Pentecost — meaning fiftieth in Greek, counting the days from Passover to the Feast of Weeks, from the exodus from Egypt to the giving of the Law on Mount Sinai. Symbolically also it’s the beginning of harvest in a Mediterrean climate. Whatever the layers of meaning, the first disciples maintained this chronology to designate the fulfilment of the Paschal Mystery in the descent of the Holy Spirit, the creation of the Church, the harvest of Easter so to speak.
Our three readings highlight different aspects of the Church: how it all began; how the Holy Spirit works here and now; and what demands are placed upon us.
Historically, the Church begins in the collective outburst of pentecostalist enthusiasm recalled in in the Acts of the Apostles, with the disciples overwhelmed by what sounded like a gale force wind, releasing them into strange tongues, so ecstatically that the bystanders assumed they were drunk. They weren’t, it was all happening too early in the day, as Simon Peter notes, perhaps with a touch of humour (verse 15). It bewildered the crowd: “Are not all these who are speaking Galileans? And how is it that we hear, each of us in his own native language, telling in our own tongues the mighty works of God?” — the descent of the Holy Spirit, and thus the creation of the Church, occurred in this eruption of mutually unintelligible languages, in which nevertheless the mighty works of God were praised and proclaimed accessibly to all and sundry.
The presence of the Holy Spirit in the Church was, however, not so intoxicatingly wild and totally out of control, as this scene might suggest. Rather, as in our second reading, dating early in church history, we find St Paul describing — or perhaps only prescribing — a considerable degree of order and stability: every disciple has his or her own gift, ministry, way of working: “To each is given the manifestation of the Spirit for the common good”. The community, pervaded by the Holy Spirit, already displays a certain shape, common aims and shared responsibilities. Moreover, Paul wants us to understand, no individual can proclaim "Jesus is Lord" except by the Holy Spirit. In Paul’s culture many people no doubt were polytheists. Since their exodus from Egypt the children of Abraham had long been trained to break with idolatry in order to worship the one true God and Lord. Now, for Christians, the Lord was revealed to be Jesus. One might reject this as blasphemy, or even admire the figure portrayed in the gospels; but to see Jesus as Lord you have to see him with the eyes of faith, you have to be inspired by the Holy Spirit. That is how the Holy Spirit creates the Church and individuals as Christians.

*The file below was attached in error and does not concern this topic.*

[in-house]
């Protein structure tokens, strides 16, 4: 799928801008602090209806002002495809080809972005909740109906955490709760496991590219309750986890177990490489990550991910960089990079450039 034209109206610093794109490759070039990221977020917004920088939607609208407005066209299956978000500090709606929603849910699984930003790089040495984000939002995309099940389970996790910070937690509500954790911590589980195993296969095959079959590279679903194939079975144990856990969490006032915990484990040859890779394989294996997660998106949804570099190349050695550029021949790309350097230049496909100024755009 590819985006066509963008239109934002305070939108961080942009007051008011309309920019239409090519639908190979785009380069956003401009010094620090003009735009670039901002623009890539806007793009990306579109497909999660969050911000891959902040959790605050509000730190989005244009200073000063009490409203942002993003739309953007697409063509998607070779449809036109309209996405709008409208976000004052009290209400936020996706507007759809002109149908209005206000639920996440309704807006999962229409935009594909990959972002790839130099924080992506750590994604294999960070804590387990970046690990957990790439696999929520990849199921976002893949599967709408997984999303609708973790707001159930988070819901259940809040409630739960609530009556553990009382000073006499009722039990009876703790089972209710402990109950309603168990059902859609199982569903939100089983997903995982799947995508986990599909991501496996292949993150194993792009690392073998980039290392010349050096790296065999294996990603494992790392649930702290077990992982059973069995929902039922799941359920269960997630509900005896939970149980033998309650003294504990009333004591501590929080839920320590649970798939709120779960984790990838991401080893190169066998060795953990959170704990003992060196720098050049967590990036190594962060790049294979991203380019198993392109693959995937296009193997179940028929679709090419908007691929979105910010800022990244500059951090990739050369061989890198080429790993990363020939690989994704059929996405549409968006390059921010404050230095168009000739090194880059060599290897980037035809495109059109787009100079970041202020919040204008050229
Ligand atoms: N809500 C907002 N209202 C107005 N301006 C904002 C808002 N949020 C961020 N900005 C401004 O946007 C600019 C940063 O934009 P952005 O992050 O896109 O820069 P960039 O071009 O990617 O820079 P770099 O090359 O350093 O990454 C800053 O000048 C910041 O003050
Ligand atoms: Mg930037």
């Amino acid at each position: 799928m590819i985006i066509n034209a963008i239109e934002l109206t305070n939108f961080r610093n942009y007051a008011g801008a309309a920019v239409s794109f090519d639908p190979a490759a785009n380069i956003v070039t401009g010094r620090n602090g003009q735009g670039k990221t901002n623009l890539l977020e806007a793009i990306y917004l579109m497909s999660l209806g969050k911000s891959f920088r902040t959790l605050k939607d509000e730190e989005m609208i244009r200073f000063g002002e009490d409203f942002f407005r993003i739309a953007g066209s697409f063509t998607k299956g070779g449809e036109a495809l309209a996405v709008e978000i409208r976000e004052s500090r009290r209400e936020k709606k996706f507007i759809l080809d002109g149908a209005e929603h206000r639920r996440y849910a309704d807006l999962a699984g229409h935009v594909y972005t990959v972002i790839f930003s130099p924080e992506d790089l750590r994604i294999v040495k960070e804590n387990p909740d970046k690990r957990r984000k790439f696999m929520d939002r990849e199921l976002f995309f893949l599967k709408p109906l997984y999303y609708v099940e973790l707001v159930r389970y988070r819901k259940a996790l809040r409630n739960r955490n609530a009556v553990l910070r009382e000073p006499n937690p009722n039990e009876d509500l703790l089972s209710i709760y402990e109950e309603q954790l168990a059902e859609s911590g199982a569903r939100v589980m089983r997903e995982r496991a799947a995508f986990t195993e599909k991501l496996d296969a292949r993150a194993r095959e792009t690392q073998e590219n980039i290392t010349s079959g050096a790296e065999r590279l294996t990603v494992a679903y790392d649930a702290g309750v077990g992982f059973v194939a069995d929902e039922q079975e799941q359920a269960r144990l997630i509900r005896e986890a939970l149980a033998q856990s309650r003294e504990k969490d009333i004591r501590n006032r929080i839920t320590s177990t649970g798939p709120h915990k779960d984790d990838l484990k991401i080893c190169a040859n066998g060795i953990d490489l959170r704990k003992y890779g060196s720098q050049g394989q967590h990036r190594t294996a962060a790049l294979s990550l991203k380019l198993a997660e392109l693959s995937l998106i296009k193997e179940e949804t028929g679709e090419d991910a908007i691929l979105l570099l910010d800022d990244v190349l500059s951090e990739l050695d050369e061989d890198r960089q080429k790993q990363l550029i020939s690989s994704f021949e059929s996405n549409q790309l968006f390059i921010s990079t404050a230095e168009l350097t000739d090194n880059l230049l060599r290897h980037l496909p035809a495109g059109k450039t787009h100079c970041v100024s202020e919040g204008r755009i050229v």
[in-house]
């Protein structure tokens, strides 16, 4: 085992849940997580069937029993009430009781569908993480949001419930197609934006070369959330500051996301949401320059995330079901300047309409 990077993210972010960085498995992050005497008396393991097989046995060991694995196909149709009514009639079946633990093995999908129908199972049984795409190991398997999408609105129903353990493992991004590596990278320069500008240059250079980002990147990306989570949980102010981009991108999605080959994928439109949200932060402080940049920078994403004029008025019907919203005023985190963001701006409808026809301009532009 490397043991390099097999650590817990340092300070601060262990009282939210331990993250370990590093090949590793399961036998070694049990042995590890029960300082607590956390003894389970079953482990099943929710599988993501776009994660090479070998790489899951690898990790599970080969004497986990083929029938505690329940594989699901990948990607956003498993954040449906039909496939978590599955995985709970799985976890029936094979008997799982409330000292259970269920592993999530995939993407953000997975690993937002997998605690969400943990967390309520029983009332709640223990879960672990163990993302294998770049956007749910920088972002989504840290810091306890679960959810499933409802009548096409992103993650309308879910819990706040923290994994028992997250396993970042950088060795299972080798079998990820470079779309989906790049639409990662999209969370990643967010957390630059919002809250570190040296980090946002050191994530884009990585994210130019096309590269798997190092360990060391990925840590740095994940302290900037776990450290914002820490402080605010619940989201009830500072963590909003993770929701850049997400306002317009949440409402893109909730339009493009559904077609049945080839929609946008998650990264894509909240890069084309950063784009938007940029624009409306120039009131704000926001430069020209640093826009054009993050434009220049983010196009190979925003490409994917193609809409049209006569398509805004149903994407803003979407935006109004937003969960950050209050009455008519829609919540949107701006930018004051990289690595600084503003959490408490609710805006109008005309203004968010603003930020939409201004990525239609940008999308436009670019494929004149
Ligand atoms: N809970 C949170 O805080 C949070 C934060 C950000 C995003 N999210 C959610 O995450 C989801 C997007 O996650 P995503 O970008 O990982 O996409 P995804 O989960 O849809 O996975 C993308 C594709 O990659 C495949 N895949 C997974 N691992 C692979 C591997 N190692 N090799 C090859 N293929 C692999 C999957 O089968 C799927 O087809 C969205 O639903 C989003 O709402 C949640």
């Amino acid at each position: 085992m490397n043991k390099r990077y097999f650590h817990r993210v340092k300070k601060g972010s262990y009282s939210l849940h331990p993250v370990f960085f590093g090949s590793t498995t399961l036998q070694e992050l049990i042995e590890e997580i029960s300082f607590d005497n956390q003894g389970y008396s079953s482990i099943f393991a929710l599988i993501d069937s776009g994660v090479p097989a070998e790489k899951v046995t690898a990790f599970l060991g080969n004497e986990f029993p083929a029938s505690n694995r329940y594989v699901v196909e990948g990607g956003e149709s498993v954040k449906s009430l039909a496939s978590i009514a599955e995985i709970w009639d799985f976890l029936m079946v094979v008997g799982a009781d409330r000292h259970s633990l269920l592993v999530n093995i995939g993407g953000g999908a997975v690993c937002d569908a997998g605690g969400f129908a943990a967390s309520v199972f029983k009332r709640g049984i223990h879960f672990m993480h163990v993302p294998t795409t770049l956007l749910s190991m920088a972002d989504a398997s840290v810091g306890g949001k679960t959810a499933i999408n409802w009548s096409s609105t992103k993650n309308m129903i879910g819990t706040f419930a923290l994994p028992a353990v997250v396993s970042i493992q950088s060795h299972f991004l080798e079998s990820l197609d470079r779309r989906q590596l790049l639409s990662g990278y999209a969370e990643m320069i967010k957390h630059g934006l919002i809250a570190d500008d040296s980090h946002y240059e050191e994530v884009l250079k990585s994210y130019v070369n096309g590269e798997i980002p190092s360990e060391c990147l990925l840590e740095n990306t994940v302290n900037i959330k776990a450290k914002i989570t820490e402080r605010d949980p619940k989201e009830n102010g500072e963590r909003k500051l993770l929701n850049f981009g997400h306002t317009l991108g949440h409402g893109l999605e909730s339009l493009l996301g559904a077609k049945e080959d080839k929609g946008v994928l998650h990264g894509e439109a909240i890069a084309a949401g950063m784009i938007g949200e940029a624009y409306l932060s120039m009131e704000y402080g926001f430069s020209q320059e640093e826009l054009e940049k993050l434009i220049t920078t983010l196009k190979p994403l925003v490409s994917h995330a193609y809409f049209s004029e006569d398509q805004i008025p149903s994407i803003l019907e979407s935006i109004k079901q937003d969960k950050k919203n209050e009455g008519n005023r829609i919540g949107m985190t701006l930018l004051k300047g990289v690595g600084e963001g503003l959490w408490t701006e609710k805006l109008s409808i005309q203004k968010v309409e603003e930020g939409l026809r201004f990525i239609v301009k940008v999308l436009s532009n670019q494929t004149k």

And then what? What does it mean to say Jesus is Lord? "Receive the Holy Spirit”, the risen Lord tells the disciples, in the scene described by St John: “If you forgive the sins of any, they are forgiven; if you retain the sins of any, they are retained." In the Catholic tradition that solemn promise has often been limited to a ministry in the Church with the authority to absolve repentant sinners or otherwise. That may seem awesome enough. It looks more likely, however, that the disciples on whom this mandate was first imposed, with the gift of the Holy Spirit, stand for all Christians in every generation, sent as Christ was sent into the world by the Father, on a mission then that is charged with the fearful responsibility of exposing and resisting evil in the world, as well as with the power to heal. forgive and make the world holy.
Pentecost, then, is the day when we commemorate the spectacular eruption in which the Church came to birth; secondly, it is the day when we remember the countless ways in which the Holy Spirit shapes the Church as an institution and ourselves as individuals (much as it has changed since St Paul’s time); and finally it is the day when once again we are reminded that, having received the Holy Spirit, we are required and enabled, in whatever circumstances we find ourselves, to take a stand for good and against evil.
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